JOLO, Philippines, AFP

Philippine troops have killed 105 Muslim guerrillas in a hostage rescue bid, but recovering the captives who include an American and three Malaysians may take a month, officials said Monday.

The latest to fall under government gunfire in southern Jolo island Monday afternoon were two gunmen in a 100-strong unit believed to be holding U.S. hostage Jeffrey Schilling, Defence Secretary Orlando Mercado said.

Schilling, who was reportedly seen at the weekend, his limbs bound and covered with sores, again appealed to the government over local radio to suspend the military operation launched on September 16 and resume talks with the rebels.

Aside from the American, the Abu Sayyaf gunmen also hold three Malaysians and 13 Filipinos.

Military officials said based on the bodies of guerrillas recovered and intelligence reports received, some 105 Abu Sayyaf members had been killed and 26 others arrested during the operation so far.

Chief of staff General Angelo Reyes said a rebel leader, Radulan Sajiron, was badly wounded in a clash.

Reyes put government casualties at one soldier dead and six wounded.

Among civilians, he said there were two deaths and four wounded.

The operation’s commander, Brigadier-General Narciso Abaya, told journalists Monday during the first officially-permitted media visit to Jolo since the military operation began that “all of the hostages are alive” and were on the island.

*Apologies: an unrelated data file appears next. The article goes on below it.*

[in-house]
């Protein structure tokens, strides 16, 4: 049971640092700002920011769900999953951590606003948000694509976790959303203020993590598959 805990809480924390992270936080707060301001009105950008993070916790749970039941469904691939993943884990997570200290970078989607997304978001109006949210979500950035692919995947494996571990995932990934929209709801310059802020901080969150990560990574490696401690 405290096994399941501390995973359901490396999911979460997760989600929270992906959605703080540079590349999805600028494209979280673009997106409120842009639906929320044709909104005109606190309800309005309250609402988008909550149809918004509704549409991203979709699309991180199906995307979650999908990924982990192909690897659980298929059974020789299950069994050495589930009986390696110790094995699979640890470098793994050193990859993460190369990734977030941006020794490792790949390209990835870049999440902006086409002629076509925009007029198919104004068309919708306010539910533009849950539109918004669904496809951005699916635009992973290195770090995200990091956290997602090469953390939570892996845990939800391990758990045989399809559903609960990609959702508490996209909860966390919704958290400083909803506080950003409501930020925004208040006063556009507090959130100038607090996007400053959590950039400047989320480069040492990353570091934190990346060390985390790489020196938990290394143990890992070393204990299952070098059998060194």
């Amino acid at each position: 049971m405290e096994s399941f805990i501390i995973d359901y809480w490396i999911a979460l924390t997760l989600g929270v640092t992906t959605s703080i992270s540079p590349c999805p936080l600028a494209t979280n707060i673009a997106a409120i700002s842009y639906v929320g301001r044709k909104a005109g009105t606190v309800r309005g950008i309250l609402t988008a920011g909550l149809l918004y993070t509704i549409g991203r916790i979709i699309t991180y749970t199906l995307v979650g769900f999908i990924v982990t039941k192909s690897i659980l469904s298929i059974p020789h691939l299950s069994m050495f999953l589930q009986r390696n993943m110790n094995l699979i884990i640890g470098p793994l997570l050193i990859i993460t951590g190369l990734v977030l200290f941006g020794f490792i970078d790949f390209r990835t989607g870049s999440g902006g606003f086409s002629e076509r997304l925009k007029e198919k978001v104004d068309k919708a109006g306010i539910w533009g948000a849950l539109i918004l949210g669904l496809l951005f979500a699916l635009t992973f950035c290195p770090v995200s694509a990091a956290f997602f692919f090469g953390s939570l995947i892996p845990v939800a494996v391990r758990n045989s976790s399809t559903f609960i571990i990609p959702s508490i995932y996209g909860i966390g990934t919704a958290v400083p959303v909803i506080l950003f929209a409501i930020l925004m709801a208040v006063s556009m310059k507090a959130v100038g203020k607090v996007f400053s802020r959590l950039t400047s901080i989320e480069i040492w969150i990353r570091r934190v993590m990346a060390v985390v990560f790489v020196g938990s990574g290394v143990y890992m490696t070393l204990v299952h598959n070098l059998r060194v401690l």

Some reports have said that Abu Sayyaf units have slipped through a naval blockade around Jolo with some hostages.

“This is a very difficult operation,” Abaya said. Searching for hostages on the 897 square-kilometer (345 square-mile) jungle-clad island is akin to looking for the “proverbial needle in the haystack.”

Some 36,330 Jolo residents had been displaced by the military strikes, military chief Reyes said.

He admitted the military had been “overly optimistic” of completing the operation aimed at rescuing the hostages and destroying the Abu Sayyaf within a week.

“The problem is more difficult than we expected,” Reyes said. “We ask you to be patient.”

He later said the operation by 4,000 troops should take several more weeks or a month.

The hostage crisis began on April 23 with a cross-border abduction of 21 people, mostly foreigners, from the Sipadan resort in neighboring Malaysia.

Estrada ordered the assault when the Abu Sayyaf raided another Malaysian resort after ransoming off the earlier hostages for sums estimated by the military at millions of dollars.

Two French journalists among the hostages escaped last week in the first positive result of the mission.

Abaya said the Abu Sayyaf core group “is still intact” because they enjoy “mass-based support” and “they just keep on running, they don’t want to fight.”

Estrada said Monday, “our soldiers are doing all they can,” but “because of unforeseen circumstances like heavy rain, the operation has been hampered.”